MICHEL MARTIN, HOST:
This is TELL ME MORE from NPR News. I'm Michel Martin. We're talking this week with some of the fellows who've won a coveted MacArthur grant this week. Those are the so-called genius grants that recognize exceptional creativity in a number of fields including the arts and public policy. Yesterday, we spoke with Angela Duckworth. She was recognized for her research on how grit and self-control contribute to educational success.
But we couldn't help but notice that 5 of the 24 winners this year specialize in healthcare or public health. One of those winners is Dr. Jeffrey Brenner. He's a primary care physician who was recognized for his efforts to improve healthcare in Camden, New Jersey. It is one of the poorest cities in America, according to the U.S. Census Bureau. He's the founder and executive director of the Camden Coalition of Healthcare Providers, and he's with us now via Skype from his office. Dr. Brenner, welcome. Congratulations.
JEFFREY BRENNER: Thank you, Michel. It's such a delight to be on your program.
MARTIN: You know, I have to ask where you were and what you were doing when you found out.
BRENNER: I was in the middle of the day and the phone rang, and it was quite a wonderful surprise.
MARTIN: Tell us about your project. I mean, first of all, how does your practice differ from what most people understand as a kind of primary care practice or even a clinical practice?
BRENNER: We're an umbrella organization. We're a citywide nonprofit, and we've rounded up all the stakeholders, including patients, so local hospitals and providers, and we try and get them to work together to build a better healthcare delivery system for patients.
MARTIN: I understand that what kind of started you on this is just looking at the data and realizing that, like, 1 percent of the patients in Camden were responsible for 30 percent of the costs.
BRENNER: That's exactly right, and that's true all over the country. That's true for an employer. If you looked at their employees and their dependents, no matter where you look in healthcare, a small proportion of the patients are responsible for much of the utilization and for much of the cost. But we largely ignore those patients, unless you can cut, scan, zap and hospitalize them.
MARTIN: What's the biggest thing that you do differently?
BRENNER: We've built out real-time data systems so that we know moment by moment who's admitted to the local hospitals, and we go right to the bedside. We build a relationship with the patient. And if you've been 10 times in the last six months - you know, it's a teachable moment - it's a real opportunity for someone to be ready to change. And our nurses then go to their house within 24 hours, go with them to their primary care office and with them to the specialty office. We work very closely with them for about 90 days.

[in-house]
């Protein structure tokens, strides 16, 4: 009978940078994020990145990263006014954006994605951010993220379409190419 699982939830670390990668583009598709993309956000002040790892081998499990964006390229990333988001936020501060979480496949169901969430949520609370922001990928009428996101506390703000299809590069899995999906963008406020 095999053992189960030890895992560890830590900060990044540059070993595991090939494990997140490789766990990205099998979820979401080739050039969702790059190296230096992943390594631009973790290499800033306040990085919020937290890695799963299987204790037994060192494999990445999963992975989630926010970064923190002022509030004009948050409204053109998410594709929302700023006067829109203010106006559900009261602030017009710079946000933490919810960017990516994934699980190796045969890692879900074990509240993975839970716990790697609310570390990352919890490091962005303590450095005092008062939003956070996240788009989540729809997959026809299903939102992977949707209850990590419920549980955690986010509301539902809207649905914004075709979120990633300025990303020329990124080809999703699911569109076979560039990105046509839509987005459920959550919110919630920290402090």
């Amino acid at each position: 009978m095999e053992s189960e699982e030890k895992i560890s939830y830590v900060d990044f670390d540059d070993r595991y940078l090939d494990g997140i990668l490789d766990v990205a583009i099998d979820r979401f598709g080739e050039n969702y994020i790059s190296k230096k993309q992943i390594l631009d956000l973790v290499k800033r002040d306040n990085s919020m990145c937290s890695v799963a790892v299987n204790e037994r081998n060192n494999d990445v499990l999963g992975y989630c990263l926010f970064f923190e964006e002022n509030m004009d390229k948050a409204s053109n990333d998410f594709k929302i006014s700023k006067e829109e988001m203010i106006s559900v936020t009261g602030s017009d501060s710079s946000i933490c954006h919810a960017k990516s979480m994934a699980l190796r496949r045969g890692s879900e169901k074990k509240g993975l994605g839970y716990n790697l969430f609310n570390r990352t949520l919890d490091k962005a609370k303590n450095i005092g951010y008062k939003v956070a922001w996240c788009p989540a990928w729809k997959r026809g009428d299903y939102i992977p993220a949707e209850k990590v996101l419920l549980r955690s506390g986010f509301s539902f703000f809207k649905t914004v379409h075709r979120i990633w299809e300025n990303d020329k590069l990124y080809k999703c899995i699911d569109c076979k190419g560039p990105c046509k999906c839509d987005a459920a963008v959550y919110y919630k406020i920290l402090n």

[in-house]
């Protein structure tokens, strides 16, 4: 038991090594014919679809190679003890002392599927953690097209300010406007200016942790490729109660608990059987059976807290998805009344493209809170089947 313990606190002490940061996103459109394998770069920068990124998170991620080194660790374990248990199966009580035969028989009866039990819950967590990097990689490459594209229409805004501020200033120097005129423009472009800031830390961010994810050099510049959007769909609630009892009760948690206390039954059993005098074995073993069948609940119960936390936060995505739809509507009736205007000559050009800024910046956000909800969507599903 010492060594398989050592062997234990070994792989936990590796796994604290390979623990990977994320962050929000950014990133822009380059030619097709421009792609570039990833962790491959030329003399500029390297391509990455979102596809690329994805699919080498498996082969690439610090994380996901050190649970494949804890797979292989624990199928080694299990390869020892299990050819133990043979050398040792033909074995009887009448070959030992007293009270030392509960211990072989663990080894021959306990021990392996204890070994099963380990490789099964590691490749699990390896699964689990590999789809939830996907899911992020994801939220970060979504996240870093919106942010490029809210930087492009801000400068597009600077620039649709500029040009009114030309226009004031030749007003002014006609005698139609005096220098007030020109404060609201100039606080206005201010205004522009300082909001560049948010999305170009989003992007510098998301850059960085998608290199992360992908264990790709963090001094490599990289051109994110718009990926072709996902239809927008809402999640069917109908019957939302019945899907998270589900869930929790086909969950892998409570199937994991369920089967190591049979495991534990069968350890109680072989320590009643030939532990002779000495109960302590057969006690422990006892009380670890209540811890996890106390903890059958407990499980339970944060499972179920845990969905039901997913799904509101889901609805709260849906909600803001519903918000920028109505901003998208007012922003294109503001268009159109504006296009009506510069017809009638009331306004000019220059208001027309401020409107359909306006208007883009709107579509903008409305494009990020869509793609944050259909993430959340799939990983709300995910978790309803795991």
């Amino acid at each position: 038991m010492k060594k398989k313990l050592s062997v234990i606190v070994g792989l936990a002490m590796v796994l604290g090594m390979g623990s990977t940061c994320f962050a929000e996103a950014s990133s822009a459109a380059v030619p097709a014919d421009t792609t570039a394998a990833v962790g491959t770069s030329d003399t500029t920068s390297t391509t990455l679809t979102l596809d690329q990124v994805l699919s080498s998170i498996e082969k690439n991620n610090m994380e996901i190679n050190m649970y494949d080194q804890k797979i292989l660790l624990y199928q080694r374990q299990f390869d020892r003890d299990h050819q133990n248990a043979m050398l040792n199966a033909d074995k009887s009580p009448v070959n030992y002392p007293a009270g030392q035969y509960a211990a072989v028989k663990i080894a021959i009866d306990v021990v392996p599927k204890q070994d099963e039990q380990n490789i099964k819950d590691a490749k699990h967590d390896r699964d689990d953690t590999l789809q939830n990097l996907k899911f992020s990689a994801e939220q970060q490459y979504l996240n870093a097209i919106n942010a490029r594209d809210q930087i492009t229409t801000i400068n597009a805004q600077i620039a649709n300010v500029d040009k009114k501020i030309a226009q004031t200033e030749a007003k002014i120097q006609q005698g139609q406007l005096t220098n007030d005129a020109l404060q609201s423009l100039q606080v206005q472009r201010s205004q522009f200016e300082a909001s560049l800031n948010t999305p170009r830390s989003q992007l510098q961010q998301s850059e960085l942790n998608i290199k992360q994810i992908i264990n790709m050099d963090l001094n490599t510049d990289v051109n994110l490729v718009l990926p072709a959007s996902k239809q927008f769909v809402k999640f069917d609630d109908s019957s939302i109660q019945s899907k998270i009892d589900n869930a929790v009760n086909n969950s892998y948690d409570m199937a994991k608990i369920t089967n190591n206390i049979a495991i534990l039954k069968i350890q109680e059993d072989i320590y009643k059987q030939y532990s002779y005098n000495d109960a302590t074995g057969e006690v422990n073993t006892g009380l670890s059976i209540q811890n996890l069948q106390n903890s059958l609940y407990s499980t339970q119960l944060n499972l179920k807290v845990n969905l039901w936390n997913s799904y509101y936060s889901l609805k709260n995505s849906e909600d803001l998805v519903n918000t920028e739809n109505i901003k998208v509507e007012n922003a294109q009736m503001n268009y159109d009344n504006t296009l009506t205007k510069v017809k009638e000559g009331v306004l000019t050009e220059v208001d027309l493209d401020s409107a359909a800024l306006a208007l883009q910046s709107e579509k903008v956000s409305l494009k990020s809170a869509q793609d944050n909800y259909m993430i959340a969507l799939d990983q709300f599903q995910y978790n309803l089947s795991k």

MARTIN: Is there a typical patient who fits this profile, that 1 percent? I mean, I'm sure everybody's story is different, but are there some defining characteristics?
BRENNER: Absolutely. Let me give you an example. We met a 70-year-old patient who was a poorly controlled diabetic going frequently to the local hospitals and emergency rooms. Our teams went out to meet him and wanted to watch him use his insulin. And he set a little bottle down and he put the syringe into the bottle and he drew up 50 cc's of air and went to inject it into his arm. And it turned out he was sight impaired. He couldn't see the syringe.
Then he went to the refrigerator and he pulled out two bags filled with little insulin bottles, and he said, I use my insulin every day but I can't seem to empty the bottles. So the pharmacy kept bringing the medicine. That's really a failure story, and those kind of failures happen every day, all over the country. You know, it's costing us a lot of money. So we need to really rethink how the delivery system works and how we make sure that every patient gets what they need every day from the healthcare system.
MARTIN: So what you're telling me is that he didn't know how to use his medication and that he didn't have anybody to help him. He was basically not helping himself, and in some cases, maybe making himself sick - sicker?
BRENNER: That's right. He was sight impaired. He couldn't see the syringe.
MARTIN: And he didn't have any family to help him or...